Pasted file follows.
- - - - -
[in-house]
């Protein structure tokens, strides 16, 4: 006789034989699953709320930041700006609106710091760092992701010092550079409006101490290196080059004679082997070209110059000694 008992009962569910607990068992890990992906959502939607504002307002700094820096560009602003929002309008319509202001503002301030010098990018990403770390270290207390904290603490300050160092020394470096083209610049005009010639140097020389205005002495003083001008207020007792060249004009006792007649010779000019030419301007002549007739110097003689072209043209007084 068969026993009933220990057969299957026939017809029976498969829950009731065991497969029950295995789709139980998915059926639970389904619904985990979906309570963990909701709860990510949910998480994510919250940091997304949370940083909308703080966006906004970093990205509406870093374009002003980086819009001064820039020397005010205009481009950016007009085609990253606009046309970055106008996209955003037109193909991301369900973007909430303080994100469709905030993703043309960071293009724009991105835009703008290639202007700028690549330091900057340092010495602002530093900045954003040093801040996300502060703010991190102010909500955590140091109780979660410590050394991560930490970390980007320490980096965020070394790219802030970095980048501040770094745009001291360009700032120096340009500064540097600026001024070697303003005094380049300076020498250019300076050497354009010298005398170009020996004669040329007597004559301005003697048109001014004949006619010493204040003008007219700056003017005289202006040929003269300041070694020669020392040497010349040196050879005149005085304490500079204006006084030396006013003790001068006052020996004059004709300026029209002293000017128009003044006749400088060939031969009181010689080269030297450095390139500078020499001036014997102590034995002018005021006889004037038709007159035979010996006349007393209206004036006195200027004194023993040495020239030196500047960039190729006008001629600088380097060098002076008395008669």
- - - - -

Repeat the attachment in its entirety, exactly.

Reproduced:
[in-house]
């Protein structure tokens, strides 16, 4: 006789034989699953709320930041700006609106710091760092992701010092550079409006101490290196080059004679082997070209110059000694 008992009962569910607990068992890990992906959502939607504002307002700094820096560009602003929002309008319509202001503002301030010098990018990403770390270290207390904290603490300050160092020394470096083209610049005009010639140097020389205005002495003083001008207020007792060249004009006792007649010779000019030419301007002549007739110097003689072209043209007084 068969026993009933220990057969299957026939017809029976498969829950009731065991497969029950295995789709139980998915059926639970389904619904985990979906309570963990909701709860990510949910998480994510919250940091997304949370940083909308703080966006906004970093990205509406870093374009002003980086819009001064820039020397005010205009481009950016007009085609990253606009046309970055106008996209955003037109193909991301369900973007909430303080994100469709905030993703043309960071293009724009991105835009703008290639202007700028690549330091900057340092010495602002530093900045954003040093801040996300502060703010991190102010909500955590140091109780979660410590050394991560930490970390980007320490980096965020070394790219802030970095980048501040770094745009001291360009700032120096340009500064540097600026001024070697303003005094380049300076020498250019300076050497354009010298005398170009020996004669040329007597004559301005003697048109001014004949006619010493204040003008007219700056003017005289202006040929003269300041070694020669020392040497010349040196050879005149005085304490500079204006006084030396006013003790001068006052020996004059004709300026029209002293000017128009003044006749400088060939031969009181010689080269030297450095390139500078020499001036014997102590034995002018005021006889004037038709007159035979010996006349007393209206004036006195200027004194023993040495020239030196500047960039190729006008001629600088380097060098002076008395008669």